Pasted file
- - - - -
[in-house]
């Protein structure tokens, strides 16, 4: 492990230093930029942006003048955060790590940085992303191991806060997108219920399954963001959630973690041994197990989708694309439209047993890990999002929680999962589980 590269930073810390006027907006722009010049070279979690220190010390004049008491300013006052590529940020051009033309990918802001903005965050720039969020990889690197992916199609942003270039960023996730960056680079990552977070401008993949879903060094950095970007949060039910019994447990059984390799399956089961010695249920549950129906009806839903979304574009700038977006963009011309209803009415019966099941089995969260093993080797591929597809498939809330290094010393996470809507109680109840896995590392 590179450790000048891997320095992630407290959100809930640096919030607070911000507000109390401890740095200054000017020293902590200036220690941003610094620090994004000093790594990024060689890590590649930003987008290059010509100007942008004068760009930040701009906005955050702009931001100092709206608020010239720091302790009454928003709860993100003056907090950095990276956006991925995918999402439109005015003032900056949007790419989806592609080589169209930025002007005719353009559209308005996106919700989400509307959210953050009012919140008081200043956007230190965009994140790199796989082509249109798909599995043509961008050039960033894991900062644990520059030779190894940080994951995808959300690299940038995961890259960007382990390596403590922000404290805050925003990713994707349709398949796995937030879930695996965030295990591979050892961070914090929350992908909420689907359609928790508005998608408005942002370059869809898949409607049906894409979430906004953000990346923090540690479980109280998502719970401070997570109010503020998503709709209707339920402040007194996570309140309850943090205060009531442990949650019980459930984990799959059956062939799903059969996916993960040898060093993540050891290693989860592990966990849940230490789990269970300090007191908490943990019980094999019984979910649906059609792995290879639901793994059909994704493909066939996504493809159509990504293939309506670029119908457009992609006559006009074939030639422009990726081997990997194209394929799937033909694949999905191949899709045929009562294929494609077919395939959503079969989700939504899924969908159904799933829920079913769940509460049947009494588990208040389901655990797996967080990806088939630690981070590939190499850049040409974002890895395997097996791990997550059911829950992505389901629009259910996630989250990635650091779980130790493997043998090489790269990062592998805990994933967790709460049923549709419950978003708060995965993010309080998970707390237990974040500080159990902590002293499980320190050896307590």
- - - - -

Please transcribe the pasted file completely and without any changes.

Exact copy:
[in-house]
């Protein structure tokens, strides 16, 4: 492990230093930029942006003048955060790590940085992303191991806060997108219920399954963001959630973690041994197990989708694309439209047993890990999002929680999962589980 590269930073810390006027907006722009010049070279979690220190010390004049008491300013006052590529940020051009033309990918802001903005965050720039969020990889690197992916199609942003270039960023996730960056680079990552977070401008993949879903060094950095970007949060039910019994447990059984390799399956089961010695249920549950129906009806839903979304574009700038977006963009011309209803009415019966099941089995969260093993080797591929597809498939809330290094010393996470809507109680109840896995590392 590179450790000048891997320095992630407290959100809930640096919030607070911000507000109390401890740095200054000017020293902590200036220690941003610094620090994004000093790594990024060689890590590649930003987008290059010509100007942008004068760009930040701009906005955050702009931001100092709206608020010239720091302790009454928003709860993100003056907090950095990276956006991925995918999402439109005015003032900056949007790419989806592609080589169209930025002007005719353009559209308005996106919700989400509307959210953050009012919140008081200043956007230190965009994140790199796989082509249109798909599995043509961008050039960033894991900062644990520059030779190894940080994951995808959300690299940038995961890259960007382990390596403590922000404290805050925003990713994707349709398949796995937030879930695996965030295990591979050892961070914090929350992908909420689907359609928790508005998608408005942002370059869809898949409607049906894409979430906004953000990346923090540690479980109280998502719970401070997570109010503020998503709709209707339920402040007194996570309140309850943090205060009531442990949650019980459930984990799959059956062939799903059969996916993960040898060093993540050891290693989860592990966990849940230490789990269970300090007191908490943990019980094999019984979910649906059609792995290879639901793994059909994704493909066939996504493809159509990504293939309506670029119908457009992609006559006009074939030639422009990726081997990997194209394929799937033909694949999905191949899709045929009562294929494609077919395939959503079969989700939504899924969908159904799933829920079913769940509460049947009494588990208040389901655990797996967080990806088939630690981070590939190499850049040409974002890895395997097996791990997550059911829950992505389901629009259910996630989250990635650091779980130790493997043998090489790269990062592998805990994933967790709460049923549709419950978003708060995965993010309080998970707390237990974040500080159990902590002293499980320190050896307590």